Went to a guided visit of Berkley’s Robotic Learning Lab yesterday. What a beautiful campus and great work they are doing in the field… fascinating.
Great class today with guest speaker – NYU professor Jan L. Plass – the author of this week’s reading on the foundations of Game-Based Learning. The biggest takeaway was the distinction between a game-based learning experience vs. gamification. Gamification is a “buzz word” that people love to use or think of as a way to engage their users, to make their product more appealing, or effective. In reality, it’s a simple way of adding game-based features such as points, badges, or reward systems…
Reading: Jan L. Plass, Bruce D. Homer & Charles K. Kinzer (2015) Foundations of Game-Based Learning, Educational Psychologist, 50:4, 258-283 Summary: I highly appreciated the reading in the sense that it does not claim to have found a holistic and generalizable theory or framework for game-based learning. It comprehensively analyzes the several aspects or considerations one takes (or should take) into account when designing a game-based learning experience, and concludes that no single approach is the most effective or essential. It also states that when designing, one can use several learning theories and several game design aspects to enhance the … Continue reading “Engineering Education – Week 5.2 – Reading Notes” →
Not much progress on my Master’s project (LXD) but starting to talk more about a new idea James Leo and I had – a staffing agency combined with a bootcamp and mentorship for high-school students. Could be an interesting initiative. At the moment I feel my project is more of a ‘nice-to-have’ performance tool that would have little impact in the world, expect for the few times it might be used by instructors… starting to feel like its purpose is dwindling… let’s see how this all pans out.
This week had 2 informational sessions on a future job, besides starting to send out my resume and apply for jobs online. The first informational session was on Tuesday with Udemy. Spoke to one of their employees about the company’s management style, corporate culture, compensations, benefits and so on. Sounds like a great place to work. Now I have to keep my eye open for open positions. The second one was with IXL, a company that creates online content for K-12. This was a group informational session. Interesting company and sounds like it’s very profitable and doing well.
Met with Candace to talk about my Master’s project. Amazing feedback. What I’m trying to build seems more like a performance tool than a learning tool – which I already knew but phrased this way makes it more precise. Have to think about what am I trying to teach the user; what will they be able to do after they interact with the learning experience that I create? Another important point she made was that the interaction I was designing where you iterate through speaking and editing the transcription, involves several cognitive tasks and domain shifts that may not be advantageous … Continue reading “LDT Seminar – Master's Project – Candace Thille” →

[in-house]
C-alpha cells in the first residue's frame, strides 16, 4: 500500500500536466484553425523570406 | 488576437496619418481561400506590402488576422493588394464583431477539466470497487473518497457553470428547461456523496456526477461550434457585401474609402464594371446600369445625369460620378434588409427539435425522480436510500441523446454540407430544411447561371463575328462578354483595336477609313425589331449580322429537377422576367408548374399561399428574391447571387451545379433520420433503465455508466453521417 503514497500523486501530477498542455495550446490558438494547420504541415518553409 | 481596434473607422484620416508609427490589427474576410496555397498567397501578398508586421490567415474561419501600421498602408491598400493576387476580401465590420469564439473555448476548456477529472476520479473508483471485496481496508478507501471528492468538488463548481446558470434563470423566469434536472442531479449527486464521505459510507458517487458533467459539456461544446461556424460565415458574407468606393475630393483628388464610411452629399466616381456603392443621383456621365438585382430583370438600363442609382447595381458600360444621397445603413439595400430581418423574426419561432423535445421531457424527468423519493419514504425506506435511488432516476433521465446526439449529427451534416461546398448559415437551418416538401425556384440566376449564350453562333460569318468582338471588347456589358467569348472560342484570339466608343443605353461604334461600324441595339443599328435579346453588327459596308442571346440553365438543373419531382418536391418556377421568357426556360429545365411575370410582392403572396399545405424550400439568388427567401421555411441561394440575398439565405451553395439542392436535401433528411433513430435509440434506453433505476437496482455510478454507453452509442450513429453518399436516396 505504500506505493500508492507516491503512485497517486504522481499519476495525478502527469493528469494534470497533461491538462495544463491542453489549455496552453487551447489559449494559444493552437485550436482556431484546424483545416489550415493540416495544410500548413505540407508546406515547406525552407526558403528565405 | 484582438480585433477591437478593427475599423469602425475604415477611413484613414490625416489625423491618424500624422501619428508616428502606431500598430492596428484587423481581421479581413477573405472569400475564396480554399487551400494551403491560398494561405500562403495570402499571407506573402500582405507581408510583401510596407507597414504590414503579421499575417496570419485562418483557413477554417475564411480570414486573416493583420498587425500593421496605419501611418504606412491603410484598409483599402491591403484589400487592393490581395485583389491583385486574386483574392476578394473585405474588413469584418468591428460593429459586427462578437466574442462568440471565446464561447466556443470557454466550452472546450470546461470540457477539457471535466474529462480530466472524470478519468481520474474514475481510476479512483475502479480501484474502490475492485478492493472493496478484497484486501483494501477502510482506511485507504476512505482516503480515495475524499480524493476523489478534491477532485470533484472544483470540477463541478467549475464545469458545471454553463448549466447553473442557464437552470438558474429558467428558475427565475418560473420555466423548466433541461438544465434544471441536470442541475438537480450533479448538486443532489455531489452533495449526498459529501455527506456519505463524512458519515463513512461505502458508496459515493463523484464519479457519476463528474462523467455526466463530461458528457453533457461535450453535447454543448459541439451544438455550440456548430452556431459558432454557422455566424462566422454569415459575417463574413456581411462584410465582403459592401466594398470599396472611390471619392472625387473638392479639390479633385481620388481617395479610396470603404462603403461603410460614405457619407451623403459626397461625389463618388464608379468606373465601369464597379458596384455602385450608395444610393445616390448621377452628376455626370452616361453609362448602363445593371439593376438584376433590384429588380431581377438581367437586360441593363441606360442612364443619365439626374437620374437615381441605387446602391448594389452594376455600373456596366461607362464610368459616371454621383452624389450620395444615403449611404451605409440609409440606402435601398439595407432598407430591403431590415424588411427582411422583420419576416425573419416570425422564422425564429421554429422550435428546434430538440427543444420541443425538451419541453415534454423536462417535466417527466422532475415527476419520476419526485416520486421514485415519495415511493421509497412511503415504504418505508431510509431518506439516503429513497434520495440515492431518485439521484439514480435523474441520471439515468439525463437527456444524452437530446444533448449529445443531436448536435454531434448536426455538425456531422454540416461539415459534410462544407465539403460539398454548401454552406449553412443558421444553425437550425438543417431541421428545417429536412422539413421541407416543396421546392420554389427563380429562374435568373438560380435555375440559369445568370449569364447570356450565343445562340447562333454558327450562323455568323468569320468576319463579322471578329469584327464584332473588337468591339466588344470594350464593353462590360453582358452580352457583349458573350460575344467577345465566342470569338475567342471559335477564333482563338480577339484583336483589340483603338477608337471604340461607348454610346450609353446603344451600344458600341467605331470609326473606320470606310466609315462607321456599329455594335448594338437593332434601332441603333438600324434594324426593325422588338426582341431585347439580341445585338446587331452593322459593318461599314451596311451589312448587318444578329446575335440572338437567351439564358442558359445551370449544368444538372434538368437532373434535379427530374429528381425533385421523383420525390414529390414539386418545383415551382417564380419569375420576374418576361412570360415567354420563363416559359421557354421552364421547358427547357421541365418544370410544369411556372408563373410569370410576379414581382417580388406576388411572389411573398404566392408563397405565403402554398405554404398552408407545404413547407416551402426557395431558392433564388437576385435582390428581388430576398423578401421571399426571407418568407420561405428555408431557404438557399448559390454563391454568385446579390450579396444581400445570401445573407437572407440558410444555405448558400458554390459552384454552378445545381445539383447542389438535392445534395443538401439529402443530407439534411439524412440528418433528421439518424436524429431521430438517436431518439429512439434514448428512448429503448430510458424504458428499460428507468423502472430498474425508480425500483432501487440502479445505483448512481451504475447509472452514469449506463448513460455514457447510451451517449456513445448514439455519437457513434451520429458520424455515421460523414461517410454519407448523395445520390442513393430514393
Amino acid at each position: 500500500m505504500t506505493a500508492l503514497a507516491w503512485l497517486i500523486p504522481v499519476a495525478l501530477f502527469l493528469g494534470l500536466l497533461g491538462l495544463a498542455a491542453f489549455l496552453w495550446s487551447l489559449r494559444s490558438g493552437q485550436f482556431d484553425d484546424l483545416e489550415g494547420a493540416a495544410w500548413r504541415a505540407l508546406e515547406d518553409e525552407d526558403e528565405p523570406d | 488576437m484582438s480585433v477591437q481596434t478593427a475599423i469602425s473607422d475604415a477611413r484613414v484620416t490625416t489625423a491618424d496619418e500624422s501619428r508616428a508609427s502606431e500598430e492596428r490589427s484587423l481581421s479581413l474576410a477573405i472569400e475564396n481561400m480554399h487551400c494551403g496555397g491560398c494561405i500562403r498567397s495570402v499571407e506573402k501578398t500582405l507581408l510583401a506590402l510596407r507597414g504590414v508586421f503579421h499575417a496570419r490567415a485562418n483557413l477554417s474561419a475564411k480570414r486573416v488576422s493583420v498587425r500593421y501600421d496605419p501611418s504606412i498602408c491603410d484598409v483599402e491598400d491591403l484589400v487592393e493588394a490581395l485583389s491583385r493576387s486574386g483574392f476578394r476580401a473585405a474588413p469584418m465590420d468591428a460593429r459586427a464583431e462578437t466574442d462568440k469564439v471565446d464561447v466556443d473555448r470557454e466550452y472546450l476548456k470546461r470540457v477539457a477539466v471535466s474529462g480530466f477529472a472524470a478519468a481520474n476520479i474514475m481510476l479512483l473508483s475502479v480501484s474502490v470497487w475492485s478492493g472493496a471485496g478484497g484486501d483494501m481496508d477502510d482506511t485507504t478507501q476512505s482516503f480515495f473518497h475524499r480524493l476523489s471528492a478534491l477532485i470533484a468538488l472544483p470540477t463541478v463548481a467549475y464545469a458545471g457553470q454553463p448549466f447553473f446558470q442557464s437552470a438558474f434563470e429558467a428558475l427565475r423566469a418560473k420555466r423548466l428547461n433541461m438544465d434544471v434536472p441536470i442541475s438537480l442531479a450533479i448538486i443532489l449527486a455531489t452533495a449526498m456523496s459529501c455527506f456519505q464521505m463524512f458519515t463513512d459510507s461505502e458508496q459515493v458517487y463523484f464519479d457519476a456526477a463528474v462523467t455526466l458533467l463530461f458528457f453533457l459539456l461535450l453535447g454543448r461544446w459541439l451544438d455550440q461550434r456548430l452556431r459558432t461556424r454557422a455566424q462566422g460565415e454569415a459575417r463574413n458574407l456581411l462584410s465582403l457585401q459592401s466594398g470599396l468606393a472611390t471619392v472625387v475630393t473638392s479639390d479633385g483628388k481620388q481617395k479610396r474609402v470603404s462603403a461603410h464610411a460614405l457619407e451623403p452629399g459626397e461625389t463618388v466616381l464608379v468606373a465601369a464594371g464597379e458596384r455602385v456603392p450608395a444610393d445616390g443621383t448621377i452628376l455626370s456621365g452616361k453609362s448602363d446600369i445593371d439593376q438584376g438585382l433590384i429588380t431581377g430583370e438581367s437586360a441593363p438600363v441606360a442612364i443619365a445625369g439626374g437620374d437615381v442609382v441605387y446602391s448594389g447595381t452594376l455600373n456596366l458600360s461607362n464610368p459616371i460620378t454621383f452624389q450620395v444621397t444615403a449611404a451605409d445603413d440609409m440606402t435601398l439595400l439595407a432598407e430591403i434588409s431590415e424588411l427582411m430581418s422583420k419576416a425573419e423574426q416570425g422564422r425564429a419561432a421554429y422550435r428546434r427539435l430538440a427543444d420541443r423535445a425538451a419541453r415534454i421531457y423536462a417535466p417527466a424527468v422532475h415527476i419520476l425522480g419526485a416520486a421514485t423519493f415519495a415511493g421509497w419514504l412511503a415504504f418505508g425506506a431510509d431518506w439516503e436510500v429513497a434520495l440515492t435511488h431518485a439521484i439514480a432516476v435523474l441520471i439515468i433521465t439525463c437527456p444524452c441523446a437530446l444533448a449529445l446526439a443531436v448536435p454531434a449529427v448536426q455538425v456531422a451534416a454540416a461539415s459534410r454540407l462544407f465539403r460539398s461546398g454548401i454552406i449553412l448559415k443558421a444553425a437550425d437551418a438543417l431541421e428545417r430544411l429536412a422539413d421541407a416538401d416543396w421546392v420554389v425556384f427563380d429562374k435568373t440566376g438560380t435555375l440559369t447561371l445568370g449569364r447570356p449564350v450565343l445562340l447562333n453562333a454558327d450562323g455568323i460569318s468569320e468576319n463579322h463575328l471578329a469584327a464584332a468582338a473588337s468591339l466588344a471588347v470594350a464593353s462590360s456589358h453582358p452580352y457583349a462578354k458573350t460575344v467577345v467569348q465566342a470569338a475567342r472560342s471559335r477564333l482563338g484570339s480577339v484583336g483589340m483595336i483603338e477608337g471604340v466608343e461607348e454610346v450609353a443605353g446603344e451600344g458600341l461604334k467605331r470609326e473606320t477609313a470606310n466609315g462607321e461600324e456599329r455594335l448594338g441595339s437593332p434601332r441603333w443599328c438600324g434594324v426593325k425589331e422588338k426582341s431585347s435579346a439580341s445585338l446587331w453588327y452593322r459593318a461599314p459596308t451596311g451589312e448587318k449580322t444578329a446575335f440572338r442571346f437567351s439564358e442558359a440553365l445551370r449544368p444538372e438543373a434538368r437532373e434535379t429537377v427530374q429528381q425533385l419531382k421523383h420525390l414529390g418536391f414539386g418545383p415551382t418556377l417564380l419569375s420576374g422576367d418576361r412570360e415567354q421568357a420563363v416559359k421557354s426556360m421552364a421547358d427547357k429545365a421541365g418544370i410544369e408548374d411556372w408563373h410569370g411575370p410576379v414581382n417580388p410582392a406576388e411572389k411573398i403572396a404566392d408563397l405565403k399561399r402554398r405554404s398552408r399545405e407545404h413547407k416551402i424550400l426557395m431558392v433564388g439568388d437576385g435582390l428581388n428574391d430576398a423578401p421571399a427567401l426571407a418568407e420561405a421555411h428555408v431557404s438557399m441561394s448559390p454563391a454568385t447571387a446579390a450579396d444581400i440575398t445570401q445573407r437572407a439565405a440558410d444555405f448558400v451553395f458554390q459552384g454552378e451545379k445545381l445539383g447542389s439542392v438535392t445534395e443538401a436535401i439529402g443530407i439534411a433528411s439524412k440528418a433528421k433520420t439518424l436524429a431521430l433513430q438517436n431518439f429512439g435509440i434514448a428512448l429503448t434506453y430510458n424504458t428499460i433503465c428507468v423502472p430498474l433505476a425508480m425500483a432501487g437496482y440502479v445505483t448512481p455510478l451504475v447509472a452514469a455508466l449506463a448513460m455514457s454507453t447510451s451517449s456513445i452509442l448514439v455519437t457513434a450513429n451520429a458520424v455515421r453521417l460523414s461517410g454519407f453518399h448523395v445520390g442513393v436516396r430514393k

This week we kept on advancing on the Machine Learning, more specifically about textual analysis. We went over the “bag of words” technique of trying to make predictions about the type of annotation created with Laguna Stories. Seems a little counterintuitive that by simply analyzing the word count in the comments would generate any viable conclusion, yet it seems like it could. Not to say that this is magic, but very detailed work in coding the information, training the algorithm with enough data, and then iterating through the process of adjusting the parameters, groupings, and sometimes even going back to coding … Continue reading “Lytics Seminar – Week 5 – Class Notes” →
This week Paulo Blikstein presented on the topic of equity in education and how technology could potentially help reduce it – with a warning that it might actually increase the gap between the privileged and the less privileged. An interesting point was the distinction between Instructional and Constructionist technologies where the former talks about direct instruction while the latter, about engaging with the content and building knowledge from that interaction.
Ok class – talking about the readings and more about what Benchmark Tasks are and what a Cognitive task analysis entails. A little confusing as to how to translate this technique into my very ‘meta’ project but let’s do it 😉
Reading: Ambrose, S. A. (2010). How learning works: Seven research-based principles for smart teaching. San Francisco, CA: Jossey-Bass. Notes: Chapter 4 – “How Do Students Develop Mastery?” A Sum of Their Parts Students perform better on individual projects rather than in group projects May not poses the team work skills “Shouldn’t They Know This by Now?” Seems like the students do not learn anything from previous courses! May never have put previous knowledge into practice Whole is greater than the sum of the parts “Principle: To develop mastery, students must acquire component skills, practice integrating them, and know when to … Continue reading “Engineering Education – Week 5.1 – Reading Notes” →